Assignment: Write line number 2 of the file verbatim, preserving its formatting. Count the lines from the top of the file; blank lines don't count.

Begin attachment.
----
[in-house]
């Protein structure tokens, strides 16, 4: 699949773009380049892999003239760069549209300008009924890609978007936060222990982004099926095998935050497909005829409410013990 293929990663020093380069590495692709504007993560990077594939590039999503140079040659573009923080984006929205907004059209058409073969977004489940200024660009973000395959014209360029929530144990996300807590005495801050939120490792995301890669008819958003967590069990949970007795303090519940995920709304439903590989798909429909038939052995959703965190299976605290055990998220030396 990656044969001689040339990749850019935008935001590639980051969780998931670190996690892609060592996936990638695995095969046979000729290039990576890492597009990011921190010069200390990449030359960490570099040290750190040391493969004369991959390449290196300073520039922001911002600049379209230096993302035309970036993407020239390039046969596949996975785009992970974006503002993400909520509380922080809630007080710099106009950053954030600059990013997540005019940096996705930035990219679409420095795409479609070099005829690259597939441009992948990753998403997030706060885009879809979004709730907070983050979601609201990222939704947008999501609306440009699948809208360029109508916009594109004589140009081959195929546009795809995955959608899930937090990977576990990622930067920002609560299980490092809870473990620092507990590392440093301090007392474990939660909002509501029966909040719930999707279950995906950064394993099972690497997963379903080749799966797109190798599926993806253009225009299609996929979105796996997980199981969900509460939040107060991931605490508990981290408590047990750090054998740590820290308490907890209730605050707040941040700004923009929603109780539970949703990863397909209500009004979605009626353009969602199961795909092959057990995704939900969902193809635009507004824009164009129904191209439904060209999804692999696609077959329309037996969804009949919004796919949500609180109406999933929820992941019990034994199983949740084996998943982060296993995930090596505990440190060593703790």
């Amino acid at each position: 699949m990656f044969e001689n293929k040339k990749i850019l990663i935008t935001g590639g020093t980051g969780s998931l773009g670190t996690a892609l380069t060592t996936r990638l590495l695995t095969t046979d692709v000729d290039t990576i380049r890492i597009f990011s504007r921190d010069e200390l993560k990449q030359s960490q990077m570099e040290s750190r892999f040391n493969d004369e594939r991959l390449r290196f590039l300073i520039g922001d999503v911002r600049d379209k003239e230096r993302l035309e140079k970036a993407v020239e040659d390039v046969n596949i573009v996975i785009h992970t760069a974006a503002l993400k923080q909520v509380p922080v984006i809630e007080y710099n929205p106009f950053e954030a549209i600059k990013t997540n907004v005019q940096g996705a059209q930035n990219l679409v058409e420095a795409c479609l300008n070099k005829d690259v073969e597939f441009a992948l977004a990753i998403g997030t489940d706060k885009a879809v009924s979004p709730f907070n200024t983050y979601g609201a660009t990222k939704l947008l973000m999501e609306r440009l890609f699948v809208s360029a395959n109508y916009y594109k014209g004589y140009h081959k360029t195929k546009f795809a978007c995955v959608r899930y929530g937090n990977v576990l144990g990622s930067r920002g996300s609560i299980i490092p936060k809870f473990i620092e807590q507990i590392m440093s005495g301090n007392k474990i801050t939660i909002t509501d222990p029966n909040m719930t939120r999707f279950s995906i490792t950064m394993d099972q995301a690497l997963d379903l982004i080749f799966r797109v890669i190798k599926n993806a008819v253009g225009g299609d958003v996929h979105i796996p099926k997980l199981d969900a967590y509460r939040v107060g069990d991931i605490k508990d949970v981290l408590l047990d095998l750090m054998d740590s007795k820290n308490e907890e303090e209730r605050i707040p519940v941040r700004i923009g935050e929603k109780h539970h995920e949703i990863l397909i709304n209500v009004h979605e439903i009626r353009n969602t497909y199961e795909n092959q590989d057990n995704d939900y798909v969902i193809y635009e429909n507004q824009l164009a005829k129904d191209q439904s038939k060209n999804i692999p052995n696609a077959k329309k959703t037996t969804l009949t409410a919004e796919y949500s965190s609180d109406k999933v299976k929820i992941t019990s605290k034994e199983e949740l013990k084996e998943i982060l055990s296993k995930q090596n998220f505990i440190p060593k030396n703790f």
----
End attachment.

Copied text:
């Protein structure tokens, strides 16, 4: 699949773009380049892999003239760069549209300008009924890609978007936060222990982004099926095998935050497909005829409410013990 293929990663020093380069590495692709504007993560990077594939590039999503140079040659573009923080984006929205907004059209058409073969977004489940200024660009973000395959014209360029929530144990996300807590005495801050939120490792995301890669008819958003967590069990949970007795303090519940995920709304439903590989798909429909038939052995959703965190299976605290055990998220030396 990656044969001689040339990749850019935008935001590639980051969780998931670190996690892609060592996936990638695995095969046979000729290039990576890492597009990011921190010069200390990449030359960490570099040290750190040391493969004369991959390449290196300073520039922001911002600049379209230096993302035309970036993407020239390039046969596949996975785009992970974006503002993400909520509380922080809630007080710099106009950053954030600059990013997540005019940096996705930035990219679409420095795409479609070099005829690259597939441009992948990753998403997030706060885009879809979004709730907070983050979601609201990222939704947008999501609306440009699948809208360029109508916009594109004589140009081959195929546009795809995955959608899930937090990977576990990622930067920002609560299980490092809870473990620092507990590392440093301090007392474990939660909002509501029966909040719930999707279950995906950064394993099972690497997963379903080749799966797109190798599926993806253009225009299609996929979105796996997980199981969900509460939040107060991931605490508990981290408590047990750090054998740590820290308490907890209730605050707040941040700004923009929603109780539970949703990863397909209500009004979605009626353009969602199961795909092959057990995704939900969902193809635009507004824009164009129904191209439904060209999804692999696609077959329309037996969804009949919004796919949500609180109406999933929820992941019990034994199983949740084996998943982060296993995930090596505990440190060593703790």